Combined Epley and Semont Maneuver in Benign Paroxysmal Positional Vertigo.
Benign paroxysmal positional vertigo is defined as a short, episodic, transient vertigo
caused by changes in the position of the head. The most commonly observed reason is peripheral vestibular system disease.
Although benign paroxysmal positional vertigo affects all three semicircular canals, the most commonly involved one is the posterior canal. It is very important to identify which canal is involved in determining the treatment to be administered.
Patients diagnosed with benign paroxysmal positional vertigo are frequently treated with repositioning maneuvers. The most commonly used one, the Epley maneuver is based on the canalithiasis theory, whereas the other commonly used a maneuver, the Semont maneuver is based on the cupulolithiasis theory.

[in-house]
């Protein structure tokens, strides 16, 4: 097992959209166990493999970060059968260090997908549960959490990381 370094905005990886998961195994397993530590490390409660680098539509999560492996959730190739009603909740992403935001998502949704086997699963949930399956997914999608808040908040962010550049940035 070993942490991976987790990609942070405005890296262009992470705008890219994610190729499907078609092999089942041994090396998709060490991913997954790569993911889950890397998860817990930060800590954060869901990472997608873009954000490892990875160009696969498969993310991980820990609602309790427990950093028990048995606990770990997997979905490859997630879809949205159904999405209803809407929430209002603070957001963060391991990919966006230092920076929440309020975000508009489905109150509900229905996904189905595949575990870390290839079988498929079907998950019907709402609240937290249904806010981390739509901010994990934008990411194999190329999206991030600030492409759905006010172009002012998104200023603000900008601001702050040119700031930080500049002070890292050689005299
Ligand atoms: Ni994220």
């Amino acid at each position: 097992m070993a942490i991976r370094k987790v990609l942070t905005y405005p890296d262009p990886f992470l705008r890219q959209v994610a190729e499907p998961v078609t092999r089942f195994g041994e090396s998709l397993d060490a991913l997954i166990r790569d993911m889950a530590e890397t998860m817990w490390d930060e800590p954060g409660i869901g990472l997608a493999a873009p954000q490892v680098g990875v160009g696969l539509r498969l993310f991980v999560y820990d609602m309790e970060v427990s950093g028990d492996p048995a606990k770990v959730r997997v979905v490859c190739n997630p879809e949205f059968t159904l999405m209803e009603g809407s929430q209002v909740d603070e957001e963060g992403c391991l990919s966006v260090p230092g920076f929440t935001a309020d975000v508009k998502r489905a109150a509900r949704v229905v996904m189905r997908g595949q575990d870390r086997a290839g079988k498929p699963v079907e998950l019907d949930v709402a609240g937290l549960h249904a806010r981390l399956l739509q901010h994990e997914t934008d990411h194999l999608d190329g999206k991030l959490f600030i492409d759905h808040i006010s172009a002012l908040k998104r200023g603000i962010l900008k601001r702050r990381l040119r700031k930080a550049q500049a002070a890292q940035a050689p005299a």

Patients with non-posterior canal or bilateral canal involvement, those using ototoxic and tranquilizing drugs, those who could not tolerate the Dix-Hallpike test, those suspected of having central nervous system disorders, patients with vestibular system diseases other than BPPV such as Meniere’s disease, postural hypotension, chronic otitis media, perilymph fistula, labyrinthitis and vestibular neuritis were excluded from the
Individuals who were to be tested for VNG were asked not to use any sedative drugs or take alcohol within 48 hours prior to the test. For a healthy recording, any makeup around the eyes was cleaned before the test. A quiet, dimly lit room and a quiet environment were preferred for the test to avoid distracting the patient.
Dynamic positional tests were performed together with VNG. The images were recorded. slowing and disappearance of the nystagmus when the maneuver was repeated and observation of concomitant vertigo with nystagmus, were considered as indicators of posterior canal BPPV. The absence of horizontal canal BPPV after the roll test was also confirmed.
Otolaryngol Open J. 2019; 5(1): 8-12. doi: 10.17140/OTLOJ-5-152